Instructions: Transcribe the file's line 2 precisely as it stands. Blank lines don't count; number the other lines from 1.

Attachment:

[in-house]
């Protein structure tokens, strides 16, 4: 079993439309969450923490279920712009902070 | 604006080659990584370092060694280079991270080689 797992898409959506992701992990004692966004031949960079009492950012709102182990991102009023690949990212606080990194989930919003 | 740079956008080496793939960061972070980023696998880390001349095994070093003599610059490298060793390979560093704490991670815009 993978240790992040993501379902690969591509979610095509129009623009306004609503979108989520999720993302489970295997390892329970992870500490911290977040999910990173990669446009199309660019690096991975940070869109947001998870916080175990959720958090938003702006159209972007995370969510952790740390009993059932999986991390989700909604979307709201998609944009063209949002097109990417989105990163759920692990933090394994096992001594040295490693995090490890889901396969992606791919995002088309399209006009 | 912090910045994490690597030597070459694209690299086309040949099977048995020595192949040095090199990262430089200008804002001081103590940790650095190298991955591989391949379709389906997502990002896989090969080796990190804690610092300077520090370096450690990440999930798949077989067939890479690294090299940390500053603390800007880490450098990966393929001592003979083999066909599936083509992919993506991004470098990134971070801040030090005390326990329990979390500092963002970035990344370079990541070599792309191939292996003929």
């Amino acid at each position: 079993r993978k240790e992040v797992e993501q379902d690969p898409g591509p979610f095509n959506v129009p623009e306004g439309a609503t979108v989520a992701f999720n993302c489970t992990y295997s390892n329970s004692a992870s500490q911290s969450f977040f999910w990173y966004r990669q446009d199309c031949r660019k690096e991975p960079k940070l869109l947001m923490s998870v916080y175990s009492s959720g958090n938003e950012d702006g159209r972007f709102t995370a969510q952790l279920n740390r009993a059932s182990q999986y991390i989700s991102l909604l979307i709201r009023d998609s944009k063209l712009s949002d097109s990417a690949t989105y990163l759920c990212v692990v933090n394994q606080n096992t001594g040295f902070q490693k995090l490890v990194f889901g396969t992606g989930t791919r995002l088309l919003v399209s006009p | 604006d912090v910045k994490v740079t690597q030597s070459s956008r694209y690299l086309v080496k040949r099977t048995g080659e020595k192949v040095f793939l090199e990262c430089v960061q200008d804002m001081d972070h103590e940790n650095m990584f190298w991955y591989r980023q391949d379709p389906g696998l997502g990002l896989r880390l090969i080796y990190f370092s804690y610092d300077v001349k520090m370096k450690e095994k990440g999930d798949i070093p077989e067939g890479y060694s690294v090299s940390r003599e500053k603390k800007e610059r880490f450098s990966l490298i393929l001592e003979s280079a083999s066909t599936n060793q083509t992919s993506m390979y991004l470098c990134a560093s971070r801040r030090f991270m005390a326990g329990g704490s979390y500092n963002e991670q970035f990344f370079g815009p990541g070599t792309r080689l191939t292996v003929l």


């Protein structure tokens, strides 16, 4: 079993439309969450923490279920712009902070 | 604006080659990584370092060694280079991270080689 797992898409959506992701992990004692966004031949960079009492950012709102182990991102009023690949990212606080990194989930919003 | 740079956008080496793939960061972070980023696998880390001349095994070093003599610059490298060793390979560093704490991670815009 993978240790992040993501379902690969591509979610095509129009623009306004609503979108989520999720993302489970295997390892329970992870500490911290977040999910990173990669446009199309660019690096991975940070869109947001998870916080175990959720958090938003702006159209972007995370969510952790740390009993059932999986991390989700909604979307709201998609944009063209949002097109990417989105990163759920692990933090394994096992001594040295490693995090490890889901396969992606791919995002088309399209006009 | 912090910045994490690597030597070459694209690299086309040949099977048995020595192949040095090199990262430089200008804002001081103590940790650095190298991955591989391949379709389906997502990002896989090969080796990190804690610092300077520090370096450690990440999930798949077989067939890479690294090299940390500053603390800007880490450098990966393929001592003979083999066909599936083509992919993506991004470098990134971070801040030090005390326990329990979390500092963002970035990344370079990541070599792309191939292996003929």